For more information about “Take Your Students to the Arts Program”, you can go to:

Come out this week and support the Red Cross, we will see you there!

Dramaturgy’s Guide To An Axe Murder

     I am a Theatre History/Criticism major, and a chunk of the work I do involves an art form (and yes, I said art form) called Dramaturgy. American Dramaturgy today tries their best to recreate the successful models found in Germany and Europe, however this makes our jobs vast, ever-changing, and difficult to define. Out of all of the published definitions I could find, Dramaturg Mark Bly (The Alley Theatre) describes the job best in the introduction to the book, The Production Notebooks, Theatre In Process:

The Primary task for a dramaturg is to aid the artistic director in creating a long-ranging artistic vision and plan for their theatre and then implement short-range action to accomplish that goal… The dramaturg supervises the commissioning of new plays, cultivating relationships with the playwrights; and rereads the classics, searching for those works that make deep cultural connections. The Dramaturg takes the lead in season planning helping to select plays that fulfill the theatre’s commitment to its artists and its overall vision. Dramatugs work with directors to challenge fixed notions about new plays or classics being considered for staging. When possible, the dramaturg assists in picking the artistic team for each production…. [and] also serves as a resource and active collaborator during the planning stages of a production and throughout the rehearsal period. The production dramaturg is optimally that artist who functions in a multifaceted manner helping the director and other artists to interpret and shape the sociological, textual, acting, directing and design values. (Bly, xxii-xxiii)

Bly goes on to explain about dramaturgical work in text preparation, production casebooks and actor packets, and the necessity of attending rehearsals and previews so that, “The dramaturg will know the source of the creative choices. This will inspire ‘doable’ note or staging solutions and not merely obvious diagnostic commentary.” He then goes on to sum up his task during the rehearsal process into to words, “I question…I strive to be a supportive but questioning force, never an ‘echo’” (Bly xxiv).


Actor from "HAIR" (“HAIR” Actor: Paris Remillard)

     This summer I had a chance to talk to a few actors from the musical, “HAIR”. I asked if they had a theatre historian work with them, or if they had a dramaturg (doubting that they knew what a dramaturg was). To my surprise, not only did they know what dramaturgy was, but they said that their assistant director was the one who took on that role. I have only been to one Broadway show recently that had listed a dramaturg in the playbill and that was “August: Osage County”. Roundabout Theatre Company, located in NYC, has a dramaturg for every production. The dramaturg also does presentations for the audience prior to the show every Tuesday night. I discovered this when I went to go see “Hedda Gabbler”. The dramaturg did a short presentation where he spoke about the playwright, talked about the society of the time, and conclusions made by cast and director on why Hedda was the way she was. I unfortunately missed the Dramaturgy presentation for “Waiting For Godot” a few months later, so if you are able to see a Roundabout show on a Tuesday and are interested in dramaturgy, be sure to ask when the presentations are.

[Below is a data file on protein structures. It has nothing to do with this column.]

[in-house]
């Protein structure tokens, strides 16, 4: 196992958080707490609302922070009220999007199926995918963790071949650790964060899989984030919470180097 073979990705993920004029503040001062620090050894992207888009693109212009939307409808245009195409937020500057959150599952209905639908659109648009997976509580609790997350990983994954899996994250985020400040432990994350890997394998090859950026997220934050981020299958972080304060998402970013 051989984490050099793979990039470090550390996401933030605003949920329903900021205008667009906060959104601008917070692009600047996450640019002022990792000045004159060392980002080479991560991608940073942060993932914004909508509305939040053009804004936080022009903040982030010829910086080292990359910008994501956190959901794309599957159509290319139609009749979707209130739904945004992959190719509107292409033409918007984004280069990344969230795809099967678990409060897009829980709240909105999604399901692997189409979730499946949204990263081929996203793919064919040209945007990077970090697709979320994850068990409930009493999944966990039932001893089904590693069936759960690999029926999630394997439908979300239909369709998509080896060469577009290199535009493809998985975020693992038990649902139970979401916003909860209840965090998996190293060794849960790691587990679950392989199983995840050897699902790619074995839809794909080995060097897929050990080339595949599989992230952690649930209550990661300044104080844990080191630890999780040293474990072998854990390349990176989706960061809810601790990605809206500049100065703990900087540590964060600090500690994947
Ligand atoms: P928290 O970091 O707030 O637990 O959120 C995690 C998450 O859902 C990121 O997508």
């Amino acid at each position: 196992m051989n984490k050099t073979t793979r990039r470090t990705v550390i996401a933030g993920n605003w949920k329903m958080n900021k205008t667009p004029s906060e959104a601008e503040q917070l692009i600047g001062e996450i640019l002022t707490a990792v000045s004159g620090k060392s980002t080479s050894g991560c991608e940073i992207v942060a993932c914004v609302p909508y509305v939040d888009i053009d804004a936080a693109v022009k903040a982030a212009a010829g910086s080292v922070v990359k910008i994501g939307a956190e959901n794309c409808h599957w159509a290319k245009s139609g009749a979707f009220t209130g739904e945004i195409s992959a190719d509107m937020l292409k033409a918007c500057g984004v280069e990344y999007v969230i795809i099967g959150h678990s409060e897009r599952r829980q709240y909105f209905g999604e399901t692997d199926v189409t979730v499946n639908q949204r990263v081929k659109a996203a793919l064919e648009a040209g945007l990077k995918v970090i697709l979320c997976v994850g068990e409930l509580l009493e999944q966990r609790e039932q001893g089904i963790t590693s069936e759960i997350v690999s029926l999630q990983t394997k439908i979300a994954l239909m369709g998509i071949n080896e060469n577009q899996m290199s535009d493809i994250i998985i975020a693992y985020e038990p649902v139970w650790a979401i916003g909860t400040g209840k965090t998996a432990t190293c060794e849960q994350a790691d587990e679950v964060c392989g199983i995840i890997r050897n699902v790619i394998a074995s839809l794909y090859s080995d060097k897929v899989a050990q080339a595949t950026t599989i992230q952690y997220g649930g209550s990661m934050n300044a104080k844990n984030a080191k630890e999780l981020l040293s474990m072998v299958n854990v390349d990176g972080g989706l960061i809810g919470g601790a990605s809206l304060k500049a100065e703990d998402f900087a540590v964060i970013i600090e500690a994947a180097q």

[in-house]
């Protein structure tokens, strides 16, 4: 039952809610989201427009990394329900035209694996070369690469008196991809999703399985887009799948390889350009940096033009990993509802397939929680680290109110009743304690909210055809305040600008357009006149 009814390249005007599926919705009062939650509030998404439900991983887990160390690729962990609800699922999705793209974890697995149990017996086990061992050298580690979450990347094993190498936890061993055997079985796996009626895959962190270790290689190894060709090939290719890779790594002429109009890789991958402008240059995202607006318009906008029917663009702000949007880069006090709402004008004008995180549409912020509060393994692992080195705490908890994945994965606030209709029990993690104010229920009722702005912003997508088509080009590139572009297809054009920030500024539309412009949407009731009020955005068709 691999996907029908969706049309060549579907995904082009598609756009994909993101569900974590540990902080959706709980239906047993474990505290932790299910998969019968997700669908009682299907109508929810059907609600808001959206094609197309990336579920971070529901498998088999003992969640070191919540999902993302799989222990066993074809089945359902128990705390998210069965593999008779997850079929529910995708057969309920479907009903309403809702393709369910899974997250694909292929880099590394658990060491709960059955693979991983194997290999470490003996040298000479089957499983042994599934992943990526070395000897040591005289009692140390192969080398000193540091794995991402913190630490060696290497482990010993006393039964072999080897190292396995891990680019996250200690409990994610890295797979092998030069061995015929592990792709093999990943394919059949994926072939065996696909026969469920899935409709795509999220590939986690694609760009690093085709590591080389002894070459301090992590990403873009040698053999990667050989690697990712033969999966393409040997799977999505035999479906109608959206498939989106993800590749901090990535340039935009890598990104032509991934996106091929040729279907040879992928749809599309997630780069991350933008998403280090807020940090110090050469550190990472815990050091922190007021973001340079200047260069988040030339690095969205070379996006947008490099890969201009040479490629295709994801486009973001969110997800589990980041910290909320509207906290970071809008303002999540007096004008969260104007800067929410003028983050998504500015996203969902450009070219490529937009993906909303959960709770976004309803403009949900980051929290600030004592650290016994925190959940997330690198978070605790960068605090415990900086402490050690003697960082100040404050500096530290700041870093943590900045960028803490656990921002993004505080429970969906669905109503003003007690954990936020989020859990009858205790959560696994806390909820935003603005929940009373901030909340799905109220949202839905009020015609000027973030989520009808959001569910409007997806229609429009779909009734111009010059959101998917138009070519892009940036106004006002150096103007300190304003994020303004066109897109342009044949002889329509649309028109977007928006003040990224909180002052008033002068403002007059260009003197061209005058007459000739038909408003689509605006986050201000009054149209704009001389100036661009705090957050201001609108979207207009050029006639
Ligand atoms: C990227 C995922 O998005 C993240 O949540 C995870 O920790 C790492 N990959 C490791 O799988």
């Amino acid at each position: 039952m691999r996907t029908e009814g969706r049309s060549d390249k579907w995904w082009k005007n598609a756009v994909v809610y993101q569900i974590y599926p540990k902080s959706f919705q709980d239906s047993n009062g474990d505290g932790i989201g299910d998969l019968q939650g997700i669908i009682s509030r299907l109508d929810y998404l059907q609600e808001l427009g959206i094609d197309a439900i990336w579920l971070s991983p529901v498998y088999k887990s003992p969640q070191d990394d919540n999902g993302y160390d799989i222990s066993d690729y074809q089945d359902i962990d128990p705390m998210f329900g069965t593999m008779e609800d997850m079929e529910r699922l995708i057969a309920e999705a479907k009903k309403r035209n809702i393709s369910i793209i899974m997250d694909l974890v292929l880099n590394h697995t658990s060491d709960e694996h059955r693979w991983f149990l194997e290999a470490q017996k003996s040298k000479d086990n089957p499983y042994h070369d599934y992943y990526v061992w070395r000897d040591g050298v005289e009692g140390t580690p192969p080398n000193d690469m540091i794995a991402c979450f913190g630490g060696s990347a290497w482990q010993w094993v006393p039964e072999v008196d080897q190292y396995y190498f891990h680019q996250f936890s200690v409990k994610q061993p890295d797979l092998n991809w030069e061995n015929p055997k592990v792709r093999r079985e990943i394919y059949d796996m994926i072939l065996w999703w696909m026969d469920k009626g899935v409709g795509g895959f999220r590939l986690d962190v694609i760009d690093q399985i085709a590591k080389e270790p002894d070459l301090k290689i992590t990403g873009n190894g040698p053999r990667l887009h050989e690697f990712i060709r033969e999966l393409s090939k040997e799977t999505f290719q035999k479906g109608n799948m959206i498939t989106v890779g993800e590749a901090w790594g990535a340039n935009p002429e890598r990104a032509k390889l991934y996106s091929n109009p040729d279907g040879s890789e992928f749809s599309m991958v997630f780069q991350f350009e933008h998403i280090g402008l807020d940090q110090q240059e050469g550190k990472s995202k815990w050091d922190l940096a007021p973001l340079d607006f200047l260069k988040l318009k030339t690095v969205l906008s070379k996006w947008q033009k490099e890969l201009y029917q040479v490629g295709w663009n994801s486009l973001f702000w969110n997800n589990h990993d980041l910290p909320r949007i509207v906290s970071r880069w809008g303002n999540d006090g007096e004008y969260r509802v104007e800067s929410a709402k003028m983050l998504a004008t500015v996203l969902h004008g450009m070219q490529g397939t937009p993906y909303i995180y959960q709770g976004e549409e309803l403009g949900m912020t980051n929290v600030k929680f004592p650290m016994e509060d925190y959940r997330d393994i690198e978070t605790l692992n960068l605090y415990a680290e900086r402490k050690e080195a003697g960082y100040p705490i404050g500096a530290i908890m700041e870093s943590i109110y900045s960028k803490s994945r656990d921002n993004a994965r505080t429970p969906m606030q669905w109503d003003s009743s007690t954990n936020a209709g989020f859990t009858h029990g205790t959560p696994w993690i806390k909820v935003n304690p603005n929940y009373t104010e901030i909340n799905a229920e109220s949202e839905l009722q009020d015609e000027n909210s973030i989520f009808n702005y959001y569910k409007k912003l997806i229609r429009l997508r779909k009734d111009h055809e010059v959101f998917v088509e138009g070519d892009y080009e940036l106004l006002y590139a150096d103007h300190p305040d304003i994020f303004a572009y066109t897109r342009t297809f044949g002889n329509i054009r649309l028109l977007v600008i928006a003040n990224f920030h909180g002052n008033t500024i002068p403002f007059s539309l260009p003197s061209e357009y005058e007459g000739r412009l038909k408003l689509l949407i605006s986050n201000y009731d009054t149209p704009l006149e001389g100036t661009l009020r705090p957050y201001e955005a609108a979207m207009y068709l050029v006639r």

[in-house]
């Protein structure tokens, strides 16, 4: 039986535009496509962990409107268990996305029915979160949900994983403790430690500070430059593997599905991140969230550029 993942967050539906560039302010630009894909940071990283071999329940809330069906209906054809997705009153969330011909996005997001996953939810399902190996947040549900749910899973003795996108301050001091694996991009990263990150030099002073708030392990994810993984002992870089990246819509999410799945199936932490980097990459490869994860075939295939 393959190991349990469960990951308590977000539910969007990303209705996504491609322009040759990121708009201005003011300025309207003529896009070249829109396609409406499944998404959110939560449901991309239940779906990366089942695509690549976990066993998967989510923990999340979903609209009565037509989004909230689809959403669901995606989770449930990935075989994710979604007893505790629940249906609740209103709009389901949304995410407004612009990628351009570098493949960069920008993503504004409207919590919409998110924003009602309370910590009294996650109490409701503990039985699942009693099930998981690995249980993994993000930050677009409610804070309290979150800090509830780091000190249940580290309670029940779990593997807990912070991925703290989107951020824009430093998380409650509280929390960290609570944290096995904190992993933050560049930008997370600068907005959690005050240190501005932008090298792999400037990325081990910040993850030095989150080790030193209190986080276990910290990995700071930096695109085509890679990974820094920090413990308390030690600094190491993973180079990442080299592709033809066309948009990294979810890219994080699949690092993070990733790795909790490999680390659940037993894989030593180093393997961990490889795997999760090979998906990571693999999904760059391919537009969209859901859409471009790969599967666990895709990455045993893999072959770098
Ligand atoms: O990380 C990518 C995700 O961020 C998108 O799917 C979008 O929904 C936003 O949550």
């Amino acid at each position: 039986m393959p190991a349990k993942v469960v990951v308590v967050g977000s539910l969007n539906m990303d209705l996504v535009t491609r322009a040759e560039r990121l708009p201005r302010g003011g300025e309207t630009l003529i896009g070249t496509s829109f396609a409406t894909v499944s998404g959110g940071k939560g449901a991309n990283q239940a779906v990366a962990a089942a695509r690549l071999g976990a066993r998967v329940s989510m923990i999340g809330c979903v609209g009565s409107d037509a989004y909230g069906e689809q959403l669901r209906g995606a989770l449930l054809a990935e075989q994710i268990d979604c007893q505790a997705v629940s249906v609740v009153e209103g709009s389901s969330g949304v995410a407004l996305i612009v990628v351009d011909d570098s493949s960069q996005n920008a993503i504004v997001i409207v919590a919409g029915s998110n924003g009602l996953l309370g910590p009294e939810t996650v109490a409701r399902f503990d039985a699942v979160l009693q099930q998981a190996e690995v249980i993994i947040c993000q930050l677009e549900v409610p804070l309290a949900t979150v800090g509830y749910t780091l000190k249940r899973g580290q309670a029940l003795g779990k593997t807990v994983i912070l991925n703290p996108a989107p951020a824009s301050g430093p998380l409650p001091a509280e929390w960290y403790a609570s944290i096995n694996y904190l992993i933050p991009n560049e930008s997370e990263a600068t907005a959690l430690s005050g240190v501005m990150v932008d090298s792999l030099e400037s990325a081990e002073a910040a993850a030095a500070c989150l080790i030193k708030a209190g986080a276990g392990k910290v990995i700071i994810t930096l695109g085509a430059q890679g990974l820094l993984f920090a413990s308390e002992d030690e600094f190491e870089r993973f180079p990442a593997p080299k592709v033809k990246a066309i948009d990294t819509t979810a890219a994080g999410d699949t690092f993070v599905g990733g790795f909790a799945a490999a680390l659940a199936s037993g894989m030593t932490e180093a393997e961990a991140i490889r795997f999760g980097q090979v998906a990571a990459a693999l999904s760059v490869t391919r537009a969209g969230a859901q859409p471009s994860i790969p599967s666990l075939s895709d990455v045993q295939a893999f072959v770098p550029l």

This semester I will be the dramaturg for Sharron Pollock’s “Blood Relations,” directed by Keegan Bushey. “Blood Relations” is a play about Lizzie Borden and the events surrounding the murder of her parents. The playwright poses the question, “If you were in her place, what would you have done?“ This is an exciting opportunity for me because I was a part of the Play Selection Committee last year and was able to voice my love for this play. I presented the faculty with a list of things that could be done for this production with research and publicity. I was excited to hear that the play had been chosen for the season, and that I would be involved in the show. “Blood Relations“ is this year‘s Student Honors Production. Students submit resumes, go through an interview process and are selected to be lighting, set, and costume designers, directors, dramaturgs. Our crew is made up of students as well. It is essentially our first steps, with our mentors beside us to catch us if we start to stumble. I had the pleasure of working with a fine group of peers for last year’s Honors Production, and I am excited to work with the brilliant minds of this year. We do have some Faculty designers involved this year, which makes the experience even more interesting, learning from those who have had many years of experience.



Next Step, Auditions.

See you there.



Works Cited:

Bly, Mark. The Production Noteboks, Theatre In Process. New York, NY: Theatre Communicaions Grop, Inc., 1996. Print.